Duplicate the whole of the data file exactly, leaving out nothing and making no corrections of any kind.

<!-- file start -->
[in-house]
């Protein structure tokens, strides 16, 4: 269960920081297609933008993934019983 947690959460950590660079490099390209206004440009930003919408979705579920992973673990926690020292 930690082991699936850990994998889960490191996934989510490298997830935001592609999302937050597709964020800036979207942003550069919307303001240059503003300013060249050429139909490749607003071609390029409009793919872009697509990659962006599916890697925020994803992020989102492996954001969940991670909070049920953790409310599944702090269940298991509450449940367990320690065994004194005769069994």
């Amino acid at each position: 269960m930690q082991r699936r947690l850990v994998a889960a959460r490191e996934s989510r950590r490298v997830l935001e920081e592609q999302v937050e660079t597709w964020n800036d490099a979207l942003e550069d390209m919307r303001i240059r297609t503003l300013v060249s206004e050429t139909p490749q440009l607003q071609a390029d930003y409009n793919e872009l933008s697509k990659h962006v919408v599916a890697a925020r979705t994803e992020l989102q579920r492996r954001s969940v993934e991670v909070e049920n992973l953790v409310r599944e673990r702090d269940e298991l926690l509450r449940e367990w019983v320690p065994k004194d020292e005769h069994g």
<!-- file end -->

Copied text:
[in-house]
């Protein structure tokens, strides 16, 4: 269960920081297609933008993934019983 947690959460950590660079490099390209206004440009930003919408979705579920992973673990926690020292 930690082991699936850990994998889960490191996934989510490298997830935001592609999302937050597709964020800036979207942003550069919307303001240059503003300013060249050429139909490749607003071609390029409009793919872009697509990659962006599916890697925020994803992020989102492996954001969940991670909070049920953790409310599944702090269940298991509450449940367990320690065994004194005769069994």
């Amino acid at each position: 269960m930690q082991r699936r947690l850990v994998a889960a959460r490191e996934s989510r950590r490298v997830l935001e920081e592609q999302v937050e660079t597709w964020n800036d490099a979207l942003e550069d390209m919307r303001i240059r297609t503003l300013v060249s206004e050429t139909p490749q440009l607003q071609a390029d930003y409009n793919e872009l933008s697509k990659h962006v919408v599916a890697a925020r979705t994803e992020l989102q579920r492996r954001s969940v993934e991670v909070e049920n992973l953790v409310r599944e673990r702090d269940e298991l926690l509450r449940e367990w019983v320690p065994k004194d020292e005769h069994g």